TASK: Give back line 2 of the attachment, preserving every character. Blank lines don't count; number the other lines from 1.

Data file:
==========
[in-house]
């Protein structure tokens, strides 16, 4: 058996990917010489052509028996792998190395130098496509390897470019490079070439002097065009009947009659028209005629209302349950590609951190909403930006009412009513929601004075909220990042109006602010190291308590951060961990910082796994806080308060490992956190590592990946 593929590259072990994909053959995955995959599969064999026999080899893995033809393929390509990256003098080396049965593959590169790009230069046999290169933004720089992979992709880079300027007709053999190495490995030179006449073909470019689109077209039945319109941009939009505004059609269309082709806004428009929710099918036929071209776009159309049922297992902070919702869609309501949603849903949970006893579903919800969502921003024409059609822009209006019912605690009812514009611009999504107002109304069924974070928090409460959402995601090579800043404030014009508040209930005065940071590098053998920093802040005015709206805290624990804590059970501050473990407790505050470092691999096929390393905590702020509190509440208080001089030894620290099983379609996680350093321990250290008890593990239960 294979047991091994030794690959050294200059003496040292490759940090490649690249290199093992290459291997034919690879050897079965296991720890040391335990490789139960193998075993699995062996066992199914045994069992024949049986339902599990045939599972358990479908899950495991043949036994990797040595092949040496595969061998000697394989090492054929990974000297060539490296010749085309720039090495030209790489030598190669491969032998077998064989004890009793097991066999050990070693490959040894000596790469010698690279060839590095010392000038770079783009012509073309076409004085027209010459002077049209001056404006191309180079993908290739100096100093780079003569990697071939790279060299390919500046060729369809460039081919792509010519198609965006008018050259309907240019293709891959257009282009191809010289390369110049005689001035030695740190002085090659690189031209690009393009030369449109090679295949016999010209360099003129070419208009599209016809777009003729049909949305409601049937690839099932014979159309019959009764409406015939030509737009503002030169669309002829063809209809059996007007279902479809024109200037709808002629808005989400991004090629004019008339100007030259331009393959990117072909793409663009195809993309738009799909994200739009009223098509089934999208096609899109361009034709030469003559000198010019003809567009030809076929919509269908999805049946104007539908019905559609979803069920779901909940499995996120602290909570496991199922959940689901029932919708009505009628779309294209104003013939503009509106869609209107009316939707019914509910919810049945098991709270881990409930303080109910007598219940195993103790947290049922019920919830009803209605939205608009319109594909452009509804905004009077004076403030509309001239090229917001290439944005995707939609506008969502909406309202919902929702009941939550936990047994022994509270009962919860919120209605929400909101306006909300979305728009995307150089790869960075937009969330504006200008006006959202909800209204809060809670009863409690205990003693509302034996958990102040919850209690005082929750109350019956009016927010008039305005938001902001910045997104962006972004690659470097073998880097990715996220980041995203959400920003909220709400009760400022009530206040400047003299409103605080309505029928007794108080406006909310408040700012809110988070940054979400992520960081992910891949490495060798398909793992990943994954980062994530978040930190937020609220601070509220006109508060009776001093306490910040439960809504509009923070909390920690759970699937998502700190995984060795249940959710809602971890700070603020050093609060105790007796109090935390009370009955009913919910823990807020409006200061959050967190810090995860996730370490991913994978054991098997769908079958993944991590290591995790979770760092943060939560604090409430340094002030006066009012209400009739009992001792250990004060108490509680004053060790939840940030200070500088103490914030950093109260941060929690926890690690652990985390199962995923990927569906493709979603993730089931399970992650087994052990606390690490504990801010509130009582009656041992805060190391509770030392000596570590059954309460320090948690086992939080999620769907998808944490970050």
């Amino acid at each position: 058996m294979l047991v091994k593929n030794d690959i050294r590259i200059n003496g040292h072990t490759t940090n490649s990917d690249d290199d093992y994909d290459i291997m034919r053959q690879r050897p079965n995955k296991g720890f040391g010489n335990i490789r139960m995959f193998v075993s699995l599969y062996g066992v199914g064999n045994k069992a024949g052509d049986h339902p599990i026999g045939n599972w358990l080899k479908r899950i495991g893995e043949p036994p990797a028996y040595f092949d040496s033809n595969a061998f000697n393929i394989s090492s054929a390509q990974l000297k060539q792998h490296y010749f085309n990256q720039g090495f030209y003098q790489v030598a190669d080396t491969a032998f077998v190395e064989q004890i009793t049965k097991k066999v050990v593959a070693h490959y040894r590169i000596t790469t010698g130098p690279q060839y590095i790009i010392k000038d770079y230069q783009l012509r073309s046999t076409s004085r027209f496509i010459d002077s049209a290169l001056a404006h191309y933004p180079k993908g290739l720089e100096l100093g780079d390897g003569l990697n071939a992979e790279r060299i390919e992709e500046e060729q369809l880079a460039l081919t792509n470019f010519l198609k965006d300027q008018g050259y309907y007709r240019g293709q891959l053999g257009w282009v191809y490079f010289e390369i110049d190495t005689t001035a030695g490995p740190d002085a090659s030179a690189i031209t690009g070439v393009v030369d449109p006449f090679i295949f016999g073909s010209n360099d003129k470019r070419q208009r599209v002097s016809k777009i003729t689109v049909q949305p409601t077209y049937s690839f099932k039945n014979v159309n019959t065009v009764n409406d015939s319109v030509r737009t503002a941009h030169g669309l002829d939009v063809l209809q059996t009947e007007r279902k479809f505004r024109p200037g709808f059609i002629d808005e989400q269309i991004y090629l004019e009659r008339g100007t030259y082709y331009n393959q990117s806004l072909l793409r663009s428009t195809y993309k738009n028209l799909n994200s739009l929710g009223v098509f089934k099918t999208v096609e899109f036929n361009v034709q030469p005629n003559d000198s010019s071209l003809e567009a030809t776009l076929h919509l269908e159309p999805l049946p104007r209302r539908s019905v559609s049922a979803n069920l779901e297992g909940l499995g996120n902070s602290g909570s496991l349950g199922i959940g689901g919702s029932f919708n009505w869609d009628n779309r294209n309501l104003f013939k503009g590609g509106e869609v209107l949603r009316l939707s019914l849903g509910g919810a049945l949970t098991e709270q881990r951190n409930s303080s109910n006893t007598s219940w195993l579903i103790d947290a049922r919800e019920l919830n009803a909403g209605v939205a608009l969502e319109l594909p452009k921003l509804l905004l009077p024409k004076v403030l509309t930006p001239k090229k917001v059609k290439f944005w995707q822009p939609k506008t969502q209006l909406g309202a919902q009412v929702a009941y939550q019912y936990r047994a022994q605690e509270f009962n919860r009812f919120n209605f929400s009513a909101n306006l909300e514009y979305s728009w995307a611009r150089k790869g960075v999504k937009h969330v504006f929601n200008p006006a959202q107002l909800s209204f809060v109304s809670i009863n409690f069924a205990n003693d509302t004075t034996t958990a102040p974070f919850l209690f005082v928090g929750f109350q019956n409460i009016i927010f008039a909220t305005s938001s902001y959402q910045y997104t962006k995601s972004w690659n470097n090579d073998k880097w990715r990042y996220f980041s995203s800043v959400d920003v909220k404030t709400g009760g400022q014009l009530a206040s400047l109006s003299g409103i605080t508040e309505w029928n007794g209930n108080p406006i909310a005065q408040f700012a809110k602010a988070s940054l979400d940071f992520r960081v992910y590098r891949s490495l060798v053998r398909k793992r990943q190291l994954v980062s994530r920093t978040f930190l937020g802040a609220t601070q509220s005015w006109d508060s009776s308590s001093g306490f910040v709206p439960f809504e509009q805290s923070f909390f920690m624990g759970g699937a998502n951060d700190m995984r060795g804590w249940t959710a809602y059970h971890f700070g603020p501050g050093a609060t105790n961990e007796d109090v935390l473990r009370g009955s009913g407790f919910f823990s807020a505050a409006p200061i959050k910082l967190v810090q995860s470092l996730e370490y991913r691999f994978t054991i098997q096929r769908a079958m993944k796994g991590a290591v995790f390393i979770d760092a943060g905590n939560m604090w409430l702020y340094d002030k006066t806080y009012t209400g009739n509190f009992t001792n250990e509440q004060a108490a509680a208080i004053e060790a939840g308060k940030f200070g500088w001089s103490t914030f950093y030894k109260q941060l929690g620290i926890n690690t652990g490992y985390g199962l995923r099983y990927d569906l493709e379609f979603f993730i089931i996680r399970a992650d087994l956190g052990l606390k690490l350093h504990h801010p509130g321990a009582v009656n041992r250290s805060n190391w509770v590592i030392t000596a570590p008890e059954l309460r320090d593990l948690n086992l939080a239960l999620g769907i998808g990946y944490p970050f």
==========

């Protein structure tokens, strides 16, 4: 058996990917010489052509028996792998190395130098496509390897470019490079070439002097065009009947009659028209005629209302349950590609951190909403930006009412009513929601004075909220990042109006602010190291308590951060961990910082796994806080308060490992956190590592990946 593929590259072990994909053959995955995959599969064999026999080899893995033809393929390509990256003098080396049965593959590169790009230069046999290169933004720089992979992709880079300027007709053999190495490995030179006449073909470019689109077209039945319109941009939009505004059609269309082709806004428009929710099918036929071209776009159309049922297992902070919702869609309501949603849903949970006893579903919800969502921003024409059609822009209006019912605690009812514009611009999504107002109304069924974070928090409460959402995601090579800043404030014009508040209930005065940071590098053998920093802040005015709206805290624990804590059970501050473990407790505050470092691999096929390393905590702020509190509440208080001089030894620290099983379609996680350093321990250290008890593990239960 294979047991091994030794690959050294200059003496040292490759940090490649690249290199093992290459291997034919690879050897079965296991720890040391335990490789139960193998075993699995062996066992199914045994069992024949049986339902599990045939599972358990479908899950495991043949036994990797040595092949040496595969061998000697394989090492054929990974000297060539490296010749085309720039090495030209790489030598190669491969032998077998064989004890009793097991066999050990070693490959040894000596790469010698690279060839590095010392000038770079783009012509073309076409004085027209010459002077049209001056404006191309180079993908290739100096100093780079003569990697071939790279060299390919500046060729369809460039081919792509010519198609965006008018050259309907240019293709891959257009282009191809010289390369110049005689001035030695740190002085090659690189031209690009393009030369449109090679295949016999010209360099003129070419208009599209016809777009003729049909949305409601049937690839099932014979159309019959009764409406015939030509737009503002030169669309002829063809209809059996007007279902479809024109200037709808002629808005989400991004090629004019008339100007030259331009393959990117072909793409663009195809993309738009799909994200739009009223098509089934999208096609899109361009034709030469003559000198010019003809567009030809076929919509269908999805049946104007539908019905559609979803069920779901909940499995996120602290909570496991199922959940689901029932919708009505009628779309294209104003013939503009509106869609209107009316939707019914509910919810049945098991709270881990409930303080109910007598219940195993103790947290049922019920919830009803209605939205608009319109594909452009509804905004009077004076403030509309001239090229917001290439944005995707939609506008969502909406309202919902929702009941939550936990047994022994509270009962919860919120209605929400909101306006909300979305728009995307150089790869960075937009969330504006200008006006959202909800209204809060809670009863409690205990003693509302034996958990102040919850209690005082929750109350019956009016927010008039305005938001902001910045997104962006972004690659470097073998880097990715996220980041995203959400920003909220709400009760400022009530206040400047003299409103605080309505029928007794108080406006909310408040700012809110988070940054979400992520960081992910891949490495060798398909793992990943994954980062994530978040930190937020609220601070509220006109508060009776001093306490910040439960809504509009923070909390920690759970699937998502700190995984060795249940959710809602971890700070603020050093609060105790007796109090935390009370009955009913919910823990807020409006200061959050967190810090995860996730370490991913994978054991098997769908079958993944991590290591995790979770760092943060939560604090409430340094002030006066009012209400009739009992001792250990004060108490509680004053060790939840940030200070500088103490914030950093109260941060929690926890690690652990985390199962995923990927569906493709979603993730089931399970992650087994052990606390690490504990801010509130009582009656041992805060190391509770030392000596570590059954309460320090948690086992939080999620769907998808944490970050």